The Formation And Background Of The KCS
According to the Kalahari Conservation Society (KCS) Newsletter No.1 1982 Kalahari is derived from the “Tswana” word Kgalagadi meaning the great thirst. The Kalahari is one of the world’s most extensive mantles of sand that covers the hollow basin of Botswana and forms the flat plain that covers 70% of the country, and extends south into South Africa, west into Namibia, and north into Angola and Zambia.
Mr. Louis Nchindo and Mr. Chris Adams, when they were touring around Botswana, realized that few people in Botswana and even around the world were aware of the tremendous wealth of wildlife in Botswana, and how these riches were in danger of disappearing with the rapid process of development. Hence, there was a growing need for conservation. Consequently they called a meeting of interested and like-minded people, which resulted in the birth of Kalahari Conservation Society. The founding fathers wanted a name which would encompass the entire region, hence Kalahari Conservation Society and not Kgalagadi because it would have only represented a small portion of Botswana, namely the south-western part.
At the time when KCS was formed there was already a society called the Botswana Society which dealt with any issue concerning Botswana. Even though the logical name at that time could have been Botswana Conservation Society it was, however, felt that there would be confusion with the already existing Botswana Society which also dealt with conservation issues, but on a much smaller scale.
Therefore Kalahari Conservation Society is a non-governmental organisation (NGO) that was inaugurated by the then His Excellency, the President of the Republic of Botswana, Sir Ketumile Masire, in 1982. The Society was formed in recognition of the pressures on Botswana’s wildlife and the general environment. KCS is the oldest environmental NGO in Botswana and has been effective in undertaking its lobbying activities through advocacy and assisting Government in policy making as well as collaborating with other Private Sector, NGOs and Government Departments to contribute to the conservation of Botswana’s environment and wildlife resources. Since its establishment, the Society has grown rapidly, receiving recognition both within Botswana and internationally.
The KCS earned much this well-deserved reputation as a concerned and effective conservation organisation through its efforts to promote and support appropriate conservation policies in Botswana and regionally. The Society has continued this role over the years and per the terms of the constitution, KCS is free to engage in virtually any type of programme, project or activity that can be carried out in the interest of the conservation of the natural environment of Botswana. However during the 1995 Assessment study of KCS, this was found to be problematic as KCS was not big enough to shoulder the burden of carrying out activities to address all conservation issues encountered in Botswana. Most members interviewed then were of the opinion that KCS had to focus its energies and resources on few high priority conservation activities or functions through which it could realistically afford to make a difference. Therefore the 1998 KCS strategic plan still gave wildlife management a priority over other natural resources to conform to those findings.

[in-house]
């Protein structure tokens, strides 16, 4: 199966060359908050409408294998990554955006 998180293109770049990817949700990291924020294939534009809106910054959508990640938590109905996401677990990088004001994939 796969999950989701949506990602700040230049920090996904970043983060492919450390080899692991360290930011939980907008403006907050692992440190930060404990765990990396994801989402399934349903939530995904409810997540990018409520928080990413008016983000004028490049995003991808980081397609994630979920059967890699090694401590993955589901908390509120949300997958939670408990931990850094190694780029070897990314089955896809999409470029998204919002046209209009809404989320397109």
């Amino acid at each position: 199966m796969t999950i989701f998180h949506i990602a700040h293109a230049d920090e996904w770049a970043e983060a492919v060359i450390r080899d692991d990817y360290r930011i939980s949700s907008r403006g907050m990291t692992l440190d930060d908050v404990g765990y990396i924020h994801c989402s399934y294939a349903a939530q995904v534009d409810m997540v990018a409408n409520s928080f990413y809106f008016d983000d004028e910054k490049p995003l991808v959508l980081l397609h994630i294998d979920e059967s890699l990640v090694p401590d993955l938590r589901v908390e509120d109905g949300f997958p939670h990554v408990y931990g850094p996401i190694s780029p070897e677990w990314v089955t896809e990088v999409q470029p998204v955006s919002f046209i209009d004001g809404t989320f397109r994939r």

As a middle-income country, Botswana does not attract the kind of international donor funding it received in the 1980’s and early 1990’s and hence environmental NGOs along with other civil society organizations are finding it difficult to access the necessary financial resources to implement their programmes. Whilst traditional donors for the environmental sector left the country to finance programmes elsewhere, environmental conservation in general is now receiving more Government support. However, some NGOs have had to close down whilst others have scaled down and are merely surviving on little or no external funding. Given these changed circumstances, KCS developed new ways of operating, hence the theme for the 2006-10 strategy ‘Changing times for KCS’.
The Mandate and Operatives of KCS
In response to the difficult operational conditions brought about by Botswanas status as a middle income country and donor fatigue in the environmental field. The 2006-10 strategic plan emphasizes on biodiversity conservation unlike the previous plans that focused on wildlife conservation. KCS held meetings to consult members on this approach and they agreed with the consultant’s observations that over the years, the Society projects diversified from being exclusively wildlife oriented to a more holistic and integrated biodiversity conservation. This approach has broadened KCS scope of work and she is better placed to compete for transboundary projects and other large scale projects in natural resources management. The Society also continues to encourage and mobilize local communities and industries to participate in the management of natural resources responsibly. The strategy further encourages continuance to provide professional and independent advice to the Government and Private sector through acceptable and honourable approaches that have been employed over the years. Though this holistic approach has been adopted by the Society, it was unanimously agreed that the aims and objectives of the Kalahari Conservation Society still applied as at its formation:
To promote the knowledge of Botswana’s rich wildlife resources and its environment through education and publicity;
To encourage and in some cases finance research into issues affecting these resources and their conservation; and
To promote and support policies of conservation towards wildlife and its habitat.